One Health with Special Reference to Antimicrobial Resistance

One Health with Special Reference
to Antimicrobial Resistance
Antimicrobial Resistance and Global Health
Canadian Coalition for Global Health Research and McMaster University
April 9th, 2014
Mohamed A. Karmali, MB ChB, FRCP (C)
Public Health Agency of Canada
Emerging Pathogens and Zoonoses
(Woolhouse and Gowtage-Sequerias, EID 11:1842-1846, 2005)
Of 1,407 known human pathogenic species
816 (58%) are zoonotic
Of 177 emerging or re-emerging pathogens
130 (73%) are zoonotic
Emerging and Re-emerging Pathogens
West Nile Virus
Mers CoV
Borellia burgdorferi
The Concept of the Interdependence of Human Health, Animal
Health and Environmental Health is Ancient
(Wikepedia – One Health)
Hippocrates (c 460 BC to c 370) – “On Airs, Waters, and Places”
Lancisi, 17th C, Italy – integrated study of human and animal health
Villerme and Parent-Duchâtelet, early 19th C – French Public Health movement
(LaBerge, 1992)
Virchow coined the term zoonosis (19th C, Germany)
Sir William Osler(19th C) held joint Faculty positions in Medicine at McGill
University and Veterinary Medicine (U of Montréal)
Calvin Schwabe, 19th C – “One Medicine”
James Steele, 1947 established field of Veterinary Public Health at CDC
W. Karesh 2004, Wildlife Conservation Society, “One World-One HealthTM”
American Veterinary Medical Association, 2008, “One Health”
“One World, One Health”
(Sharm el-Sheikh, Oct. 2008)
Objectives of the Framework (2008)
● Develop surveillance capacity (national, regional, global)
● Strengthen public and animal health capacity to prevent, detect and
respond to disease outbreaks at national, regional and international
● Strengthen national emergency response capability, including a global
rapid response support capacity
● Promote inter-agency and cross-sectoral collaboration and partnership
● Control HPAI and other existing/re-emerging infectious diseases
● Conduct strategic research to aid in mitigating EIDs
Pressures for current and future
Emergence/Re-emergence of Zoonoses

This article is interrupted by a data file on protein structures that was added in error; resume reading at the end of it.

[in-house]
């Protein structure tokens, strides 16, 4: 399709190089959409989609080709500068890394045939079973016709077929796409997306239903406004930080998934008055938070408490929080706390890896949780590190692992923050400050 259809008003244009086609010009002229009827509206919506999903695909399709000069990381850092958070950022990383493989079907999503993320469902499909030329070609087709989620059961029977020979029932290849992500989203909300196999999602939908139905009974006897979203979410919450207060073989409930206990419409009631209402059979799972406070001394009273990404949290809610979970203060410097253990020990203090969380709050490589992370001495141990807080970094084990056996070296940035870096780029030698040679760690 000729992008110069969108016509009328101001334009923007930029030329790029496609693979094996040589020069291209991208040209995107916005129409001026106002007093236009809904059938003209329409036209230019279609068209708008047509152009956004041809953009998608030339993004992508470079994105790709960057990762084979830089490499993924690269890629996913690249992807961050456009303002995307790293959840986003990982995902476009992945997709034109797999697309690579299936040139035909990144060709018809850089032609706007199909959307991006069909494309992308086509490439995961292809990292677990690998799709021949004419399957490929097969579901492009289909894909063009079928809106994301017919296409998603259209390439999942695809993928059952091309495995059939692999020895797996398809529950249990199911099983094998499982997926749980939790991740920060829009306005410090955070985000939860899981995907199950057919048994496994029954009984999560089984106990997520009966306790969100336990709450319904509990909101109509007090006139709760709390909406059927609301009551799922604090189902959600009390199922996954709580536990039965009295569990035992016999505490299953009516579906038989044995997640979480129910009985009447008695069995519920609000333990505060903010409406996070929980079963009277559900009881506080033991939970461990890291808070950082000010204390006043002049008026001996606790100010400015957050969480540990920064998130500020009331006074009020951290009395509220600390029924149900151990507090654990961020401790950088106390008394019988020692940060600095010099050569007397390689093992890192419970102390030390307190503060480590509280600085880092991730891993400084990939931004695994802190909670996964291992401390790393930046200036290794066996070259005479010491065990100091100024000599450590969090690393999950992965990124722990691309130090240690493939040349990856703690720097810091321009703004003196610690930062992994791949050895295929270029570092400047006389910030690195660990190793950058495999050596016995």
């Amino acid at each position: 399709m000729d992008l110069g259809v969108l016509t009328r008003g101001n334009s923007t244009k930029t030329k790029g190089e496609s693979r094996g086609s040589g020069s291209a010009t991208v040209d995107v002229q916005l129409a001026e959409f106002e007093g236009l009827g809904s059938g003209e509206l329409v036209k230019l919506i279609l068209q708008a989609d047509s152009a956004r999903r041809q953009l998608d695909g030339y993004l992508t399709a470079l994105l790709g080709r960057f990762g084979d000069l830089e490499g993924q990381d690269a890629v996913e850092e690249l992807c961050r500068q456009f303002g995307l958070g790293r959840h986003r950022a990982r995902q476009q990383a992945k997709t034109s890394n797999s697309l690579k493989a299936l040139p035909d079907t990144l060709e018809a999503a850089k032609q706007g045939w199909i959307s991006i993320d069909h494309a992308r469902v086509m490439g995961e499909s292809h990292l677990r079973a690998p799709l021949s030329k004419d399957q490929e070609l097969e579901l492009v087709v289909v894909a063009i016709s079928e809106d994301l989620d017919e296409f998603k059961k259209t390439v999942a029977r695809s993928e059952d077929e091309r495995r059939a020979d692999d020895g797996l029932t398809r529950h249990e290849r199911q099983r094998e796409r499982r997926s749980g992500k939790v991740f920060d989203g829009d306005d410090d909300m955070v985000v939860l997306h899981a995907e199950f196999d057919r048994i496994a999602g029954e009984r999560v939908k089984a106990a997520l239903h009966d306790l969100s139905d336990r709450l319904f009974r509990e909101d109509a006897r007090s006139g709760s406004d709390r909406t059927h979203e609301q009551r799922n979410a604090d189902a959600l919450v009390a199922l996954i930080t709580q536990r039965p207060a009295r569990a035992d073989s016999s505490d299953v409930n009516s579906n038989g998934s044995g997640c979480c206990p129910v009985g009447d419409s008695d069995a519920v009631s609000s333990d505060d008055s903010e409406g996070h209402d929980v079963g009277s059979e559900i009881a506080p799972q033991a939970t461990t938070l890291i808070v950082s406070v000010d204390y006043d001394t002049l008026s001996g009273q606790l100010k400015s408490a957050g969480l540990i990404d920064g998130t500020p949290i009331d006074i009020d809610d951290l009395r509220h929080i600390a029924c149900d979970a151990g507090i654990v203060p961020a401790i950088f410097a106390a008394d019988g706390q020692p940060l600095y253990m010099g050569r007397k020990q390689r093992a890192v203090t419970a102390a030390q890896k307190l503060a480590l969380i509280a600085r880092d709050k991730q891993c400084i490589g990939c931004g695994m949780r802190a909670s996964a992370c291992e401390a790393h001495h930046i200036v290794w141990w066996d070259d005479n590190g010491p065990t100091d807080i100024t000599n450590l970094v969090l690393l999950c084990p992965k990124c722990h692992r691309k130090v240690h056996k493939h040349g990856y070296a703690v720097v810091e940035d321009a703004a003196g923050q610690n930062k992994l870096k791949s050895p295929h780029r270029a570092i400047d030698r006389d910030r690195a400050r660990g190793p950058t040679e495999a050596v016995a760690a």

Exponential growth in human and livestock populations
International travel
Rapid urbanization
Close contact between humans and animals
Environmental degradation
Closer integration between livestock and wildlife
Rapidly changing farming systems
Forest encroachment and habitat disruption
Climate and ecosystem change
Globalization of trade in animals and animal products
Conflict, mass population migration, poverty
Climate Change’s Impact on
Infectious Diseases
Vector-borne diseases
Water-borne diseases
Agriculture Production
Migration of Animals
Changing ecosystems for wildlife and animals
Built environment
Human-Animal Interface
Ecologies and a new research portfolio
Evidence-based public health impact
Heyman, D: Policies and Strategies to Meet the Challenge of Emerging
Disease Threat through Prevention, Preparedness and Response. 2nd
International One Health Congress Conference, Bangkok 2013
circulation in
the animal host
Control in animal
population where
from animal to
Shifting the paradigm
Prevent transmission and
Predict emergence
Infection and
Clinical impact
in human
Manage infection
and outbreaks in
Riots, Rage and Resistance: A Brief History of How Antibiotics
Arrived on the Farm
Maureen Ogle, Scientific American, September 2013 (Guest Blog)
Early 20th Century saw food shortages in the US
1910, millions of Americans joined a national meat
boycott to protest prices
US government pours money into research to
stimulate production of affordable meat
In the 1940s, with of antibiotics, a discovery was made
serendipitously that sub-therapeutic doses of
antibiotics greatly stimulated animal growth
This led to a veritable food revolution which saw the
production of affordable meat in the US